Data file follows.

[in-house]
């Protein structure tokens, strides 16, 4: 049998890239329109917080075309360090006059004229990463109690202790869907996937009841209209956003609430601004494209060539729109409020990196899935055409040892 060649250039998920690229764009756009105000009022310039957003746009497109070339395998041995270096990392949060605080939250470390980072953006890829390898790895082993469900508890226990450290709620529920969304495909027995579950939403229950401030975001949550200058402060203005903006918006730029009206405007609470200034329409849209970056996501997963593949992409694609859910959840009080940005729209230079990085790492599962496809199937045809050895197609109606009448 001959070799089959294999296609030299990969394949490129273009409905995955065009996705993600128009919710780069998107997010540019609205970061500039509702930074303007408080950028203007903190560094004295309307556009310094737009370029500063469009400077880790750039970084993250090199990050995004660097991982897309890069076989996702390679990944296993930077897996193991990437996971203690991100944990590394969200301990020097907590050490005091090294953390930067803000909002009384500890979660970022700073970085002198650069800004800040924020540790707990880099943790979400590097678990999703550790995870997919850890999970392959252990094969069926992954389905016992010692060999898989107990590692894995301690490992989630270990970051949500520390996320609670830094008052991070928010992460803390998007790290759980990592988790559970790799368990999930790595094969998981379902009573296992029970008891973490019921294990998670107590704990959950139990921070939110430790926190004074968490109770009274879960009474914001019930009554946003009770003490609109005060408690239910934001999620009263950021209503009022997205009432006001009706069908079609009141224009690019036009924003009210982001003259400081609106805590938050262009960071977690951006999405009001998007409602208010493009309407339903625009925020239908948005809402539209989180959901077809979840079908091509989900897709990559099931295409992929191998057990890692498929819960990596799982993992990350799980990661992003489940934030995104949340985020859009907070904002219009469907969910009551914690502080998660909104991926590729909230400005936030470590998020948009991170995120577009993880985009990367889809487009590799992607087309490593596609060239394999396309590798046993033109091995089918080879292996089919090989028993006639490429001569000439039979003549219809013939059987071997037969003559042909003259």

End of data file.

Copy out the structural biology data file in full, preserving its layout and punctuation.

[in-house]
């Protein structure tokens, strides 16, 4: 049998890239329109917080075309360090006059004229990463109690202790869907996937009841209209956003609430601004494209060539729109409020990196899935055409040892 060649250039998920690229764009756009105000009022310039957003746009497109070339395998041995270096990392949060605080939250470390980072953006890829390898790895082993469900508890226990450290709620529920969304495909027995579950939403229950401030975001949550200058402060203005903006918006730029009206405007609470200034329409849209970056996501997963593949992409694609859910959840009080940005729209230079990085790492599962496809199937045809050895197609109606009448 001959070799089959294999296609030299990969394949490129273009409905995955065009996705993600128009919710780069998107997010540019609205970061500039509702930074303007408080950028203007903190560094004295309307556009310094737009370029500063469009400077880790750039970084993250090199990050995004660097991982897309890069076989996702390679990944296993930077897996193991990437996971203690991100944990590394969200301990020097907590050490005091090294953390930067803000909002009384500890979660970022700073970085002198650069800004800040924020540790707990880099943790979400590097678990999703550790995870997919850890999970392959252990094969069926992954389905016992010692060999898989107990590692894995301690490992989630270990970051949500520390996320609670830094008052991070928010992460803390998007790290759980990592988790559970790799368990999930790595094969998981379902009573296992029970008891973490019921294990998670107590704990959950139990921070939110430790926190004074968490109770009274879960009474914001019930009554946003009770003490609109005060408690239910934001999620009263950021209503009022997205009432006001009706069908079609009141224009690019036009924003009210982001003259400081609106805590938050262009960071977690951006999405009001998007409602208010493009309407339903625009925020239908948005809402539209989180959901077809979840079908091509989900897709990559099931295409992929191998057990890692498929819960990596799982993992990350799980990661992003489940934030995104949340985020859009907070904002219009469907969910009551914690502080998660909104991926590729909230400005936030470590998020948009991170995120577009993880985009990367889809487009590799992607087309490593596609060239394999396309590798046993033109091995089918080879292996089919090989028993006639490429001569000439039979003549219809013939059987071997037969003559042909003259």